With the rapid expansion of technology making communication easier than ever, new and exciting business opportunities have begun to make their way onto the scene.
The ability for information, capital, and even human talent to be transported around the globe at rates that would’ve been unimaginable mere decades ago created an environment ripe for creative ideas to flourish.
However, the huge demands of such far-flung aspirations require a similar set of intricate systems to support and coordinate this mobility.
The first precursor to ERP software can be traced back to the 1960s when it was used as a tool to manage inventory and quality control in large manufacturing organizations. Since then, it has grown to encompass many industries and job roles, offering unparalleled integration of vastly different departments. This functionality is what has come to define ERP software as we know it today.
As one of the primary organizing principles of our current social world, large enterprise corporations have increasingly become reliant on ERP — Enterprise Resource Planning — systems to ensure the accuracy of the complex undertakings of these entities. Delving into the roots of these systems can tell us much about their current iterations as well as the initiatives they’re intended to support.
ERP systems are expansive pieces of software with a wide variety of functions and applications available to their users. As ERP solutions are ultimately intended to help coordinate large-scale business processes, their history is generally reflective of this; they started as a way to expand the coordination of different manufacturing undertakings under one enterprise and later evolved to include more back-end professionals as well.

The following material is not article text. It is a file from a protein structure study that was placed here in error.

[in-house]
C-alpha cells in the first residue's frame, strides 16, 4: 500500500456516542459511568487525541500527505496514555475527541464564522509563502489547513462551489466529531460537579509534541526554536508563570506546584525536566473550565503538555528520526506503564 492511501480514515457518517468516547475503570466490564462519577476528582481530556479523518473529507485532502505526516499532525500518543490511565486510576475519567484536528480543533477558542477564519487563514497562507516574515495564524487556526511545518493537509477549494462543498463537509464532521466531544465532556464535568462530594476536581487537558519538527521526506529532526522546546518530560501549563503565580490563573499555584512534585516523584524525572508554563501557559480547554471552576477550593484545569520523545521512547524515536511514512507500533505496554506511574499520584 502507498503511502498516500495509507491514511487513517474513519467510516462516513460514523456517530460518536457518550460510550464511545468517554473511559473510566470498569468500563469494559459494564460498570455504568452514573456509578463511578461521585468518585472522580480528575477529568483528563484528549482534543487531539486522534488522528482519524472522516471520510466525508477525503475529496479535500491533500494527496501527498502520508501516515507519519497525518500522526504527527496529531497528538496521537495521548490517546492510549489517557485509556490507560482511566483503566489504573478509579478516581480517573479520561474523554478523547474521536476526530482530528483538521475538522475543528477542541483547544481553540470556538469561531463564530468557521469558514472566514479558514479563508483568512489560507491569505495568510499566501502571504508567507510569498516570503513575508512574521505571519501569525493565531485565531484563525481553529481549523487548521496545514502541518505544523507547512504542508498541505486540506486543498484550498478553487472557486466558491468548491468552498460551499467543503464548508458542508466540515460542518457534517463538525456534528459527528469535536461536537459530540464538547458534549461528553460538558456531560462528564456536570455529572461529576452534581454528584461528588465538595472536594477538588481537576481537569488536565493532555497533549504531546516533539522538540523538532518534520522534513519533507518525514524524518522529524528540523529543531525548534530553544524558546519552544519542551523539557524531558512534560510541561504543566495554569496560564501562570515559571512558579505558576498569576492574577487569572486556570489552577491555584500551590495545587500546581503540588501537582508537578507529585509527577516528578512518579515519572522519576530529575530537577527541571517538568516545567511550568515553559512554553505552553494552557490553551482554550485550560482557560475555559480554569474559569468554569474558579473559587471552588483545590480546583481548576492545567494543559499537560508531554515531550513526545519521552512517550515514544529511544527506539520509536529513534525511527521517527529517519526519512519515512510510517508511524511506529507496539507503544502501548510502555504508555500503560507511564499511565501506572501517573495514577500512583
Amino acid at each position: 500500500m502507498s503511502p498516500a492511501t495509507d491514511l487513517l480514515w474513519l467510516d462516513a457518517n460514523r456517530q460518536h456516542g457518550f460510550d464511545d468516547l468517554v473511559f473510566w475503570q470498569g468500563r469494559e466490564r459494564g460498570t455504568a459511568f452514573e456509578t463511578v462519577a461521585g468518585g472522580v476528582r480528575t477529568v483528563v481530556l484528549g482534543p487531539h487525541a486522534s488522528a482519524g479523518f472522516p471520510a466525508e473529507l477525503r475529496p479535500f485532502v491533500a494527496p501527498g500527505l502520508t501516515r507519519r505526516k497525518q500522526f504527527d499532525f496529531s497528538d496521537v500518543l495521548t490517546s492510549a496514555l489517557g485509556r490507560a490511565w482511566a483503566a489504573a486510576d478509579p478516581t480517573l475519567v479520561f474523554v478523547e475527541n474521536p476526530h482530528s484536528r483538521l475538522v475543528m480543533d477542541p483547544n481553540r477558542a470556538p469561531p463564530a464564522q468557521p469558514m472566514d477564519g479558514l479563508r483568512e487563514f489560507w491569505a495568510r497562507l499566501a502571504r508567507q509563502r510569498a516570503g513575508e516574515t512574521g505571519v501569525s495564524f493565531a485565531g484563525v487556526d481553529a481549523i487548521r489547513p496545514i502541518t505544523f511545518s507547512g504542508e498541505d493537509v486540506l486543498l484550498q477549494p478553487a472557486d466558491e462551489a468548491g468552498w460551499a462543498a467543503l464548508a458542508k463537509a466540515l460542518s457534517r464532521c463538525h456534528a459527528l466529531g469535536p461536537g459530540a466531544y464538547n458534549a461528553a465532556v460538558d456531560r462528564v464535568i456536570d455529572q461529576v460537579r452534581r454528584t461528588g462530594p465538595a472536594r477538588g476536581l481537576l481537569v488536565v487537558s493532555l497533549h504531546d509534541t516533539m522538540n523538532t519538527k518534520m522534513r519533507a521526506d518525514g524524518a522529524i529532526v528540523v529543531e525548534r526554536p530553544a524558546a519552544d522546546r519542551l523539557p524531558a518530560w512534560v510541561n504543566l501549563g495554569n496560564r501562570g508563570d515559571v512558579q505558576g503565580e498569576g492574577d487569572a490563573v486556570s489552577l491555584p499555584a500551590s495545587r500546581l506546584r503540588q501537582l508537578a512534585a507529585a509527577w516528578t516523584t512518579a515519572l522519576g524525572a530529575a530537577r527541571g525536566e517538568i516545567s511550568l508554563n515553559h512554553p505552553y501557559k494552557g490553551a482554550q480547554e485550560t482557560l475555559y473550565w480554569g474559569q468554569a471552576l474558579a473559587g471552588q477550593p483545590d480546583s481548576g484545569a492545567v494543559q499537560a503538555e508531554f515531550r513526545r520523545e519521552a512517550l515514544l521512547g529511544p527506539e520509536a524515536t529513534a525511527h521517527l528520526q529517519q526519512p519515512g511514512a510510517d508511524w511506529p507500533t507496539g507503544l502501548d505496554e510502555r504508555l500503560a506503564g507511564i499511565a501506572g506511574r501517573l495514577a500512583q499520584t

ERP systems—like most widely used software solutions—were first innovated in order to solve a fundamental problem of human enterprise. In this case, ensuring the validity of information across rapidly-growing businesses that would have been previously unimaginable. As the shape and structure of business have changed over the past few decades, so too has the software intended to support it evolved.
In many ways, the history of ERP systems is closely tied to the stunning development of computer hardware that characterized much of the tech space in the latter half of the 20th century. Each decade has seemingly brought its own new permutation of ERP software alongside the latest developments.
The increasing accessibility of powerful computers has also shaped the history of this software; turning it from a luxury few could afford to a necessity for enterprise manufacturers that has forged a not-insignificant presence amongst mid-market organizations.
ERP systems date back to the 1960s; however, they’ve only become understood in their current form in the past few decades. They’ve undergone several iterations since their invention. The term ‘ERP’ wasn’t coined until 1990 and has had several variations on that classification in the intervening years.
The precursor: inventory control systems
Before the lifecycle of this particular software solution began, most product-based organizations used their own centralized computing systems that automated inventory. These ‘IC systems’ emerged in the 1960s and were usually developed internally and rarely went beyond tracking the presence or lack of final products against monthly or quarterly production quotas.
Such packages might seem simplistic by today’s standards—they lacked many of the functions of their contemporary counterparts—however, they represent the first step in using computational machines to gather and utilize data in product-based manufacturing with the explicit goal of optimizing production and distribution in a systematic way.
Materials Requirements Planning—MRP—software emerged from a collaboration between IBM and a manufacturer of tractors and construction machinery: J.I Case. The ability to calculate the specifics of business has been a core requirement of businesses around the world over since the days of mercantilism, and modern incarnations of this were no exception.